The language of the volume is English, with parts in Latin.



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{28} Alimentarum Ambiquitas
G H
to make Ginger bread 184 to turn a humer 351
to make Goosbery wine ibid for a pain in the Head 360
for the Green Sickness 336 for a pain of Head 076
for gravel in the kidnes 340 to purge the head 077
for the Gout 356 to make Hogs dung 252
for the Griping of the Gutts 358 to make a hors dung 252
for the Goute 368 a Ham of Pork 202
for the Griping of the Gutts 405 to cure a Ho[vor] 086
for the Gout 031 to cure a Hoarsness 071
for the Griping of Gutts 084 the cure of a great
a Glaster for the Gout 039 Pain in the Head 158
a Drink for the Gout 031
for the Griping of the Guts
for the Gout 084
Giddiness in the Head 094
Giddiness in the Head 344
Ginger bread 202
the Green Sickness 128
the Green Sickness 130
Amor patriae Amor patriae
S T
the best sort of sausageis 173
Sir Edward Tirils Salve 332 for the Tooth Ach 352
an excelant green salve ibid for the Tooth Ach 410
the black salve 333 for the Toothach 080 lib
the black salve 340 to make the Teeth come Ese 120
to make Syder 342 for a sore Throat 136
Suriep of safron 343 Recepts out of Sir William 136
a Sneesing powder 344 Temple upon health & L Life 137
againest the Scurvie 346 a sore throat to cure 071
the snouf powder 358
for the stone 360
for the falling sickness 362
a water for a sore 364
a water for sores 372 for vapors 414
the Angels salve 374 W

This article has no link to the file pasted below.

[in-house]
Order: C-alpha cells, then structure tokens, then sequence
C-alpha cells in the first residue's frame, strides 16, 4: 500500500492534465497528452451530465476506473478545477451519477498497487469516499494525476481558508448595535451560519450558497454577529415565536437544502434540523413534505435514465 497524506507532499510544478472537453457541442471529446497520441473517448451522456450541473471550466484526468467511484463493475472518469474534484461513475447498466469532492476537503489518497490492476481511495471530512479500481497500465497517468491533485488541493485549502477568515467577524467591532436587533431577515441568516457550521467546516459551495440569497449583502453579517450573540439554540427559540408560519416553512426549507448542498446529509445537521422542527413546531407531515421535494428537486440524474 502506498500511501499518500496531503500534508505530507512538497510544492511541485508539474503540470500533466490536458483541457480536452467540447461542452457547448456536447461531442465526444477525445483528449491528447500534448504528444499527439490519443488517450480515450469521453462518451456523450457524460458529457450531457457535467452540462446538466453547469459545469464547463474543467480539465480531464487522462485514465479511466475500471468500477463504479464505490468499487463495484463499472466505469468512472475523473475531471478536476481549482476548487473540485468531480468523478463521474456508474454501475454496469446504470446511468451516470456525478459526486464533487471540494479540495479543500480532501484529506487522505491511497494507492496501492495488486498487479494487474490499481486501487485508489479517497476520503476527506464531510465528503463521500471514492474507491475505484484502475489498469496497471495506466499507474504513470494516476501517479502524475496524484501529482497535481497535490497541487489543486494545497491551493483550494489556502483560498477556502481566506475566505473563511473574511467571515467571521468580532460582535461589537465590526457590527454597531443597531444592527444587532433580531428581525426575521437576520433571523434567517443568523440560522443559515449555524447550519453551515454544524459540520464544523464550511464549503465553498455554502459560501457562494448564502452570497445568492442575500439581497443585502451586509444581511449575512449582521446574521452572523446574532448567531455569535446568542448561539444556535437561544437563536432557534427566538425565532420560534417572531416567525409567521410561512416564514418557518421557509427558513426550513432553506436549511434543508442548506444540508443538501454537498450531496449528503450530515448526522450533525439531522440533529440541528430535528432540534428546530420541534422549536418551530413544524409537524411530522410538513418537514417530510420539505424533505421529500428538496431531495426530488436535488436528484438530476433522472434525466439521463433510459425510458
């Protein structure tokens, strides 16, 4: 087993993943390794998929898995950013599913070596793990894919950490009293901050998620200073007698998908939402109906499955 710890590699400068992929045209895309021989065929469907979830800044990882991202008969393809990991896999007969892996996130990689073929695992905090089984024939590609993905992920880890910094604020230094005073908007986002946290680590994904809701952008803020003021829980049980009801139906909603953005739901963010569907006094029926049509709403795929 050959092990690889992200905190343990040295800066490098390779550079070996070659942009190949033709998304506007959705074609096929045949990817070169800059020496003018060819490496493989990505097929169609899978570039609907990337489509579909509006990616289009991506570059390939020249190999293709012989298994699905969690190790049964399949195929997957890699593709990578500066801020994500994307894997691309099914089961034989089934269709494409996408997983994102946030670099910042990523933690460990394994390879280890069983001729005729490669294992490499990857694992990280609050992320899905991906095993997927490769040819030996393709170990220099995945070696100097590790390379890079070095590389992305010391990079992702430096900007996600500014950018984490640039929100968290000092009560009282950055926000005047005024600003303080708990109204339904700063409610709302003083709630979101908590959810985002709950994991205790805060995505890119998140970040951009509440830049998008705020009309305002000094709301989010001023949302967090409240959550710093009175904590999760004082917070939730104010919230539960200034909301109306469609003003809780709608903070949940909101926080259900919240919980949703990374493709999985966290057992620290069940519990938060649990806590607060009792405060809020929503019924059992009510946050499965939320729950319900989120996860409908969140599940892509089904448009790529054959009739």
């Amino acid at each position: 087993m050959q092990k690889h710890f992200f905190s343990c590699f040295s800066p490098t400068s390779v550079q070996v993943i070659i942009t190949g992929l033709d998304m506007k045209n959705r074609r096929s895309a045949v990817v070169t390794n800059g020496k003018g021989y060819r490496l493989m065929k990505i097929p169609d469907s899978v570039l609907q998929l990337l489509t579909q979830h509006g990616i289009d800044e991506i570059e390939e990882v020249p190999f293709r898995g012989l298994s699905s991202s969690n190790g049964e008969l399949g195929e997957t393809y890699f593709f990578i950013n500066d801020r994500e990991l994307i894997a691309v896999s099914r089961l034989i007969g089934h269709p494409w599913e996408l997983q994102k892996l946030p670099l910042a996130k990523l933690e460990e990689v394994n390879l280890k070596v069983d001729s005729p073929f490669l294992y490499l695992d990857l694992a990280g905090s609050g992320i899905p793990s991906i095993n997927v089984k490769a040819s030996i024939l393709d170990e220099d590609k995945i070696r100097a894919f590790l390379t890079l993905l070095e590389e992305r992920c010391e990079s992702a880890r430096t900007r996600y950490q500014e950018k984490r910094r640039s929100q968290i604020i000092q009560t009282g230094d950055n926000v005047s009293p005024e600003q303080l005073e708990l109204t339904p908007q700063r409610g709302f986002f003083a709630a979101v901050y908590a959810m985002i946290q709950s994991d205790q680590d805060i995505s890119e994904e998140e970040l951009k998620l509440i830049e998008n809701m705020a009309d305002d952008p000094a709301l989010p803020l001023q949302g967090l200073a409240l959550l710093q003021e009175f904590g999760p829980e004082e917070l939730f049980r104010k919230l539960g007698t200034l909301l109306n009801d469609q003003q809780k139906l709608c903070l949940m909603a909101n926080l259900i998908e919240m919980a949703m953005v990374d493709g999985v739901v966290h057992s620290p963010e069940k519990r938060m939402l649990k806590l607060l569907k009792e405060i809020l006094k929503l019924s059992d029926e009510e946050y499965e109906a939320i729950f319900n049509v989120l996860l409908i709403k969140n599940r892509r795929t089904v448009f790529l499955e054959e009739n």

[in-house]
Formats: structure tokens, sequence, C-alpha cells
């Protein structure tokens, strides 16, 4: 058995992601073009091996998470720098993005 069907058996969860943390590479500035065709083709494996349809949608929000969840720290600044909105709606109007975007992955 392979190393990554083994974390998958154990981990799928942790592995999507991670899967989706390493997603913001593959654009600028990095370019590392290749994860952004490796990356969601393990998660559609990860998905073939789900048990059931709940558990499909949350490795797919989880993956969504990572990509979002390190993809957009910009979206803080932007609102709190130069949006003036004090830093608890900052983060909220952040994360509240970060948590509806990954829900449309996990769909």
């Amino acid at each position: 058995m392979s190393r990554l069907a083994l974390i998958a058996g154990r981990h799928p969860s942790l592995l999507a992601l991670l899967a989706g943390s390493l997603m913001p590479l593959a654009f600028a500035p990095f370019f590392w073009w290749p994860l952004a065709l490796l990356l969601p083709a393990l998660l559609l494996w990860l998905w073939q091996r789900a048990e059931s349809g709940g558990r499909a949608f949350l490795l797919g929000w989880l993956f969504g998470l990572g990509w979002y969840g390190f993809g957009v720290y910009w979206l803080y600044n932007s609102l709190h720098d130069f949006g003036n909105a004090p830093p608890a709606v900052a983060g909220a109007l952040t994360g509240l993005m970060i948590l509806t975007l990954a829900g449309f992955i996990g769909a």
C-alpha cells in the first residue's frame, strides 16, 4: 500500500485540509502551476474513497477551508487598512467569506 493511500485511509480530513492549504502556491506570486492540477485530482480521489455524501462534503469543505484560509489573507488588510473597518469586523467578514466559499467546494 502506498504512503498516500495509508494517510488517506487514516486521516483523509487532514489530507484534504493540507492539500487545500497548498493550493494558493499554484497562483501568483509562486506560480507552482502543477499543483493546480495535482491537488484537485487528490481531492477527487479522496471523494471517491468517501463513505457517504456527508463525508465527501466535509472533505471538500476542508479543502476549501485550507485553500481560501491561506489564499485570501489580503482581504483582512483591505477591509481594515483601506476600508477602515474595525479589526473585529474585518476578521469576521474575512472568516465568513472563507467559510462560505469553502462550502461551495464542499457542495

a fomentation for a sore 396 to make Westlhaly Hams 176
an excelant salve 430 for the bearing down of the woam 353
for the stone 431 for wormes 354
for a stitch 433 a plague water 405
Seatica 029 for Wormes 410
a searcloath 033 cuchanel Water 412
for the scurvie 037 for Vapors 414
Tinture of steel 039 a phisick water 051
to prepare steel powder 049 wind in the stomack 078
for a stich 076 Water of Ease 088
for sinows or vains that are cut asander etct 077 Stiptick Water 090
for a surfet 080 a Water for a Sore 086
for the siatica 080 for Worms 092
a green salve 086 Worms probatum 059
for a sweeling 055 to pickle Wallnutts 208
a green salve 114 a Vomit 090
colebatch stiptick 124| Wormes 039 A searcloath 130
Last edit about 1 month ago by Noumenon
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26 Amor sui Amor Venereamus
a Excelent remidy
a gainst the Stone 146
for the Strangury as good 102
Mrs Wroth Sear Cloth 130
Animal

the eye Sauelf 1 quart of Cream 1 hand ful of rosmary 1 hand ful of parsly 1 hand ful of maiden hair 1 hand ful of Salendine 1 handful of [alhuf] sred very fine a litel fenel mix your earbes and Cream boling it ouer a gentel fire then stran it of for use it must be made in May

Last edit 19 days ago by Noumenon
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|Arbitria?| Archtectura?| {29}

for the Seatica

Take three quarters of a pound of blacke [sope] half a pint of the Juce of Ren as much of the best aquavite a quarter of a pint of the best salet oyle boil all these together on a soft fire 3 or 4 4 hours stiring them together & let them so boil til it com to a poltice then spread som of it on soft sheeps leather as big as the place trobled with pain & let it ly on til the vertue of the plaster be gon it wil be about 2 or 3 days if the pain be not gone lay on a fresh & so doe a third time & it wil probably draw out any pain if you like better to make it into a salve put in one ounce of Burgandy pitch & four ounces of beeswax Madam Gore